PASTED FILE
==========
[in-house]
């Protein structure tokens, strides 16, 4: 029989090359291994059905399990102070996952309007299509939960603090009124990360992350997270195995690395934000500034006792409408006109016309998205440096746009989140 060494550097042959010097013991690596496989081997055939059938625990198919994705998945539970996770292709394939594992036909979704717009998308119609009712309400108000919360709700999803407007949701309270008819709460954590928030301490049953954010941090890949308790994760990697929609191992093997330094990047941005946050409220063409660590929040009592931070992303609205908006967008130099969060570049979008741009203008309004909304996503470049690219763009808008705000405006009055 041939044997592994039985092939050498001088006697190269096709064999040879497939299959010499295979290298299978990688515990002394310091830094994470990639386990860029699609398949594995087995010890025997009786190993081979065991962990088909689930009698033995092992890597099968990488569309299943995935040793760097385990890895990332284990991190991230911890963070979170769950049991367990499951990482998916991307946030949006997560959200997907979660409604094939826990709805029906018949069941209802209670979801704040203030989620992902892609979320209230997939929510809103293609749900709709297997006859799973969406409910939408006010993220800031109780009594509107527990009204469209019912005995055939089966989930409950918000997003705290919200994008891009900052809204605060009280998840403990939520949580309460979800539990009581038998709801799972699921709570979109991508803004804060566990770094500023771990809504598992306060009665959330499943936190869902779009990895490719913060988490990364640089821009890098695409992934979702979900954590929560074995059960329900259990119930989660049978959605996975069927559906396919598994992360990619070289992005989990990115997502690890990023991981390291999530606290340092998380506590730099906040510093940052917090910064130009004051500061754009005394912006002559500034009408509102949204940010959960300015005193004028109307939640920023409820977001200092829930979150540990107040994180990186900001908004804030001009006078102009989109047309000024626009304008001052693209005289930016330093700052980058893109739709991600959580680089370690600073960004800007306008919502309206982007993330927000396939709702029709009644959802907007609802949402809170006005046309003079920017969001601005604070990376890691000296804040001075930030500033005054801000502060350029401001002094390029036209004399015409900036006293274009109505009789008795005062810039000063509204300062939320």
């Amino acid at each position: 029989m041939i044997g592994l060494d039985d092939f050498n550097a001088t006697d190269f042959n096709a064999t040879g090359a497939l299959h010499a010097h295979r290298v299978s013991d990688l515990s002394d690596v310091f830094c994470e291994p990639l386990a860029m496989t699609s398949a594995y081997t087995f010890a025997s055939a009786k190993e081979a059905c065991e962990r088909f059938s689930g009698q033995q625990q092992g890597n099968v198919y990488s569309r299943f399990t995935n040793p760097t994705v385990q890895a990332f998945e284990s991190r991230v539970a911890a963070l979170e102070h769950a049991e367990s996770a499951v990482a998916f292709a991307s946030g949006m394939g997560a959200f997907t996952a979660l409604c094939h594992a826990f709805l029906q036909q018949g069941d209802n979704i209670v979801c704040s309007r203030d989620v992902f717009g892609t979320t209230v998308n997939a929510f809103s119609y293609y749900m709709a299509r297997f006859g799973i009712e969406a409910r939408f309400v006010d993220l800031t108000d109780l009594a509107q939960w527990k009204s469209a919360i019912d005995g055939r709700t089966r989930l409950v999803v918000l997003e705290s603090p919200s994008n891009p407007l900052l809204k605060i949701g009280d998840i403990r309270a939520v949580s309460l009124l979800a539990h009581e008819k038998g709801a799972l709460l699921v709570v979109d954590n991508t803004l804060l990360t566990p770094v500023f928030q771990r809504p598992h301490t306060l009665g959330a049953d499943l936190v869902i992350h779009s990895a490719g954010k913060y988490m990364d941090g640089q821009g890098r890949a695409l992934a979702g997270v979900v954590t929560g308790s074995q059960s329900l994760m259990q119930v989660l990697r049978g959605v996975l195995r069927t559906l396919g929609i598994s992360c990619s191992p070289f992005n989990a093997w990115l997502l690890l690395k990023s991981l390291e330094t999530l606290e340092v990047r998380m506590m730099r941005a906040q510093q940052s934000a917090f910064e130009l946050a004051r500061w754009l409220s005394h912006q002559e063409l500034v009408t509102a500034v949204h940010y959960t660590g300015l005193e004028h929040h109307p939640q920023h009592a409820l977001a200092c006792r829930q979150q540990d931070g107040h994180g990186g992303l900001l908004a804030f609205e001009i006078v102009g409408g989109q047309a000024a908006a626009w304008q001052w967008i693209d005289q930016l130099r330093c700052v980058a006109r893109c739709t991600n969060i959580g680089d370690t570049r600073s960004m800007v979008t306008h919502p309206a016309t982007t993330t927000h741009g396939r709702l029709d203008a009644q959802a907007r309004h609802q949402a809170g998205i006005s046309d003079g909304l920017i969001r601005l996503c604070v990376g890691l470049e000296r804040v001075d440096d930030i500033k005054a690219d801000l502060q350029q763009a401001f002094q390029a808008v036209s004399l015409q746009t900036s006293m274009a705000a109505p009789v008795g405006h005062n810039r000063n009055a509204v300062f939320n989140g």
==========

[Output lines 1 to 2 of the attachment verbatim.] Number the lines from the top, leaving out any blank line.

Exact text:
[in-house]
């Protein structure tokens, strides 16, 4: 029989090359291994059905399990102070996952309007299509939960603090009124990360992350997270195995690395934000500034006792409408006109016309998205440096746009989140 060494550097042959010097013991690596496989081997055939059938625990198919994705998945539970996770292709394939594992036909979704717009998308119609009712309400108000919360709700999803407007949701309270008819709460954590928030301490049953954010941090890949308790994760990697929609191992093997330094990047941005946050409220063409660590929040009592931070992303609205908006967008130099969060570049979008741009203008309004909304996503470049690219763009808008705000405006009055 041939044997592994039985092939050498001088006697190269096709064999040879497939299959010499295979290298299978990688515990002394310091830094994470990639386990860029699609398949594995087995010890025997009786190993081979065991962990088909689930009698033995092992890597099968990488569309299943995935040793760097385990890895990332284990991190991230911890963070979170769950049991367990499951990482998916991307946030949006997560959200997907979660409604094939826990709805029906018949069941209802209670979801704040203030989620992902892609979320209230997939929510809103293609749900709709297997006859799973969406409910939408006010993220800031109780009594509107527990009204469209019912005995055939089966989930409950918000997003705290919200994008891009900052809204605060009280998840403990939520949580309460979800539990009581038998709801799972699921709570979109991508803004804060566990770094500023771990809504598992306060009665959330499943936190869902779009990895490719913060988490990364640089821009890098695409992934979702979900954590929560074995059960329900259990119930989660049978959605996975069927559906396919598994992360990619070289992005989990990115997502690890990023991981390291999530606290340092998380506590730099906040510093940052917090910064130009004051500061754009005394912006002559500034009408509102949204940010959960300015005193004028109307939640920023409820977001200092829930979150540990107040994180990186900001908004804030001009006078102009989109047309000024626009304008001052693209005289930016330093700052980058893109739709991600959580680089370690600073960004800007306008919502309206982007993330927000396939709702029709009644959802907007609802949402809170006005046309003079920017969001601005604070990376890691000296804040001075930030500033005054801000502060350029401001002094390029036209004399015409900036006293274009109505009789008795005062810039000063509204300062939320």